Ordinarily, companies are not required to disclose negotiations about potential mergers until a definitive agreement has been reached. However, the Eleventh Circuit recently found, in Finnerty v. Stiefel Laboratories, that a company could have a duty to disclose such negotiations in certain circumstances.
In Finnerty, a former employee (Finnerty) of a corporation (Stiefel) received notice that he was entitled to benefits under the company’s stock bonus program. As part of the program, Finnerty had the option, at any point, to direct the company to buy the stock back at fair market value. Finnerty exercised the option and two months later, Stiefel was bought by a larger pharmaceutical company. At the time Finnerty exercised his option, his shares were worth approximately $16,469.00 per share. However, following the merger, Stiefel’s shares increased in value to $69,705.00 per share. Finnerty filed suit, arguing that Stiefel had deceived him and made multiple misrepresentations considering the likelihood of a merger. In the years prior, the company had made several statements regarding the great pride it had in being privately owned. Further, shortly before the merger was completed, the company’s officers informed employees that it had been in the Stiefel family for 160 years and there was no plan to change that.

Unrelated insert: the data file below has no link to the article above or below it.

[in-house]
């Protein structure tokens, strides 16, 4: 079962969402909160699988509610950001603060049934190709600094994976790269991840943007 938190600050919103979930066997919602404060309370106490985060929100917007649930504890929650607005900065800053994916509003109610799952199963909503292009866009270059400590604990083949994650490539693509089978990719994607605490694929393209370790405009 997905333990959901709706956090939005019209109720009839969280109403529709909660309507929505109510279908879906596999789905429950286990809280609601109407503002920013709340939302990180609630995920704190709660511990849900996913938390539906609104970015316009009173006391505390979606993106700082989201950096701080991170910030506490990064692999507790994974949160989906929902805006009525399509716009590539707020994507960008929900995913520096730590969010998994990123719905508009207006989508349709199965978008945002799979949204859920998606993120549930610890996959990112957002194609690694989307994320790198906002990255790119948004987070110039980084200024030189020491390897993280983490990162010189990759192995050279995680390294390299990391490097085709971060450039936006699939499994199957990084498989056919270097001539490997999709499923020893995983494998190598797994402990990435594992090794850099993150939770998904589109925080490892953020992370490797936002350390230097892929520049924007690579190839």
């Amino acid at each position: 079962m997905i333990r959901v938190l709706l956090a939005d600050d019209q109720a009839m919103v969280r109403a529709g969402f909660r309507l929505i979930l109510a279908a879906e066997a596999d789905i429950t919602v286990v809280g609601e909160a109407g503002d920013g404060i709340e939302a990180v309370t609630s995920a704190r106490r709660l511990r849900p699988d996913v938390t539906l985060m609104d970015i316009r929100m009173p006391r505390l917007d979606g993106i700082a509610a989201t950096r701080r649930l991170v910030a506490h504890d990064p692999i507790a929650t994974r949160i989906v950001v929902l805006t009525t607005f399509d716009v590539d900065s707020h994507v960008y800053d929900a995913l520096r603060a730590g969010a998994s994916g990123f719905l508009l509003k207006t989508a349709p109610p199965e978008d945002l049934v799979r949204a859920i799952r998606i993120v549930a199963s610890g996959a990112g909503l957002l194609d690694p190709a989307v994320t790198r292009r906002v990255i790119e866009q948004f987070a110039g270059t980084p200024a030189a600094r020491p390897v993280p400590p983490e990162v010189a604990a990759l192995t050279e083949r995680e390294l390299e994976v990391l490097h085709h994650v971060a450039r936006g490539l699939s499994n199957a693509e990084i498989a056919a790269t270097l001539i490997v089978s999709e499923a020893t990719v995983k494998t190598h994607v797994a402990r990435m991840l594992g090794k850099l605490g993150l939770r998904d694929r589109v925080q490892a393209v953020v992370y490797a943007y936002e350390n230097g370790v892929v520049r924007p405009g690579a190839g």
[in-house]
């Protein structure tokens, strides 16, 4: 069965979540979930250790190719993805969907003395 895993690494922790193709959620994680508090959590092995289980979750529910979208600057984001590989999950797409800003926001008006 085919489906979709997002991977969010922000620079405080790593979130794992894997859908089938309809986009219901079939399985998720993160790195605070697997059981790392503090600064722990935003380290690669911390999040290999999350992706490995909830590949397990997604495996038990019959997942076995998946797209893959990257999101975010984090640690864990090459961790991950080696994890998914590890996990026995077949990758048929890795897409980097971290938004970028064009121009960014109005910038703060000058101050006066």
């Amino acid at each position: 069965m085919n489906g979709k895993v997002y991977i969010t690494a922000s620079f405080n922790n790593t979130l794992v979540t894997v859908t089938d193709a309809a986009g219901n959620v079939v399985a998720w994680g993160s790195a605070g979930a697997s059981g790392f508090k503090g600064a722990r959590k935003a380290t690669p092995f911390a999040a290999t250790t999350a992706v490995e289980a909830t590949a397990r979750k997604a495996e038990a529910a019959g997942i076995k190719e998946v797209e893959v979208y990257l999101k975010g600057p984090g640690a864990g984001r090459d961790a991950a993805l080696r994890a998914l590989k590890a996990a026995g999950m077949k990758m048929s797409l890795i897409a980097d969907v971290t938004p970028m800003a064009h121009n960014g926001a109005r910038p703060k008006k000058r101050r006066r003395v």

The Securities and Exchange Commission (SEC) urged the Court not to accept Stiefel’s contention that upholding the judgment would compel companies to disclose all preliminary discussions prior to a merger. The SEC argued “[o]nly material merger negotiations need to be disclosed, and materiality is a fact-specific inquiry that depends on the ‘total mix’ of information available ‘under all circumstances’ in any particular case.” The Commission further argued that the company had a duty to inform or abstain from buying back shares from employees based on material nonpublic information.
Ultimately, the Eleventh Circuit relied on the statements made by Stiegel to its employees, as well as the arguments set forth by Finnerty and the SEC, to conclude that the company did have a duty to disclose merger discussions to Finnerty. The Finnerty decision makes clear that federal courts are willing to impose disclosure requirements on corporations in certain circumstances—specifically, when a corporation represents to its shareholders the improbability of a merger or acquisition and subsequently engages in such conduct.